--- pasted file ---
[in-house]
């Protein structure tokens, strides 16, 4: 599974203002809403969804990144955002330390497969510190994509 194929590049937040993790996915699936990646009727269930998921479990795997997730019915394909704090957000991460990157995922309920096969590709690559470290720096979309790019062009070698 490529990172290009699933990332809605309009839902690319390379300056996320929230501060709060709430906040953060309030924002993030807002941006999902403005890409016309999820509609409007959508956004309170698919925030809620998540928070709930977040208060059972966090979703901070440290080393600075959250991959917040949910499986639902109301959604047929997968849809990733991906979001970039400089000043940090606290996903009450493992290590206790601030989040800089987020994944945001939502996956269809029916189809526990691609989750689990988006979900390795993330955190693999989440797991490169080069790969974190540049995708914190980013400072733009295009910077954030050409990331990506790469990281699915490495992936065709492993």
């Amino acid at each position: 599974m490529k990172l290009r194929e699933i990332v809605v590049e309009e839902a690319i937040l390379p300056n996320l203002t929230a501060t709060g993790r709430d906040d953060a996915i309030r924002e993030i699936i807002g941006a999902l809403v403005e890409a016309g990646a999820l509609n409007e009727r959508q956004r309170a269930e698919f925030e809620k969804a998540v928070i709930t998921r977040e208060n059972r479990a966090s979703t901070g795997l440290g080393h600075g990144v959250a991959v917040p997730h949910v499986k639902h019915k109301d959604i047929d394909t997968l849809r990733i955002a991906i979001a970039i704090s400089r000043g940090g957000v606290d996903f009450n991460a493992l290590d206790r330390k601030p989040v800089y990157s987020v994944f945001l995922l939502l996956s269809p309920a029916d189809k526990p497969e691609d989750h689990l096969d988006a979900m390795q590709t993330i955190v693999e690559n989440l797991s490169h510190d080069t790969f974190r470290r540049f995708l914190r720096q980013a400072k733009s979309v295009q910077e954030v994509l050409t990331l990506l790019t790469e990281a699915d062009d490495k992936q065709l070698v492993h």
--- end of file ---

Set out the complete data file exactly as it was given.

[in-house]
């Protein structure tokens, strides 16, 4: 599974203002809403969804990144955002330390497969510190994509 194929590049937040993790996915699936990646009727269930998921479990795997997730019915394909704090957000991460990157995922309920096969590709690559470290720096979309790019062009070698 490529990172290009699933990332809605309009839902690319390379300056996320929230501060709060709430906040953060309030924002993030807002941006999902403005890409016309999820509609409007959508956004309170698919925030809620998540928070709930977040208060059972966090979703901070440290080393600075959250991959917040949910499986639902109301959604047929997968849809990733991906979001970039400089000043940090606290996903009450493992290590206790601030989040800089987020994944945001939502996956269809029916189809526990691609989750689990988006979900390795993330955190693999989440797991490169080069790969974190540049995708914190980013400072733009295009910077954030050409990331990506790469990281699915490495992936065709492993």
């Amino acid at each position: 599974m490529k990172l290009r194929e699933i990332v809605v590049e309009e839902a690319i937040l390379p300056n996320l203002t929230a501060t709060g993790r709430d906040d953060a996915i309030r924002e993030i699936i807002g941006a999902l809403v403005e890409a016309g990646a999820l509609n409007e009727r959508q956004r309170a269930e698919f925030e809620k969804a998540v928070i709930t998921r977040e208060n059972r479990a966090s979703t901070g795997l440290g080393h600075g990144v959250a991959v917040p997730h949910v499986k639902h019915k109301d959604i047929d394909t997968l849809r990733i955002a991906i979001a970039i704090s400089r000043g940090g957000v606290d996903f009450n991460a493992l290590d206790r330390k601030p989040v800089y990157s987020v994944f945001l995922l939502l996956s269809p309920a029916d189809k526990p497969e691609d989750h689990l096969d988006a979900m390795q590709t993330i955190v693999e690559n989440l797991s490169h510190d080069t790969f974190r470290r540049f995708l914190r720096q980013a400072k733009s979309v295009q910077e954030v994509l050409t990331l990506l790019t790469e990281a699915d062009d490495k992936q065709l070698v492993h």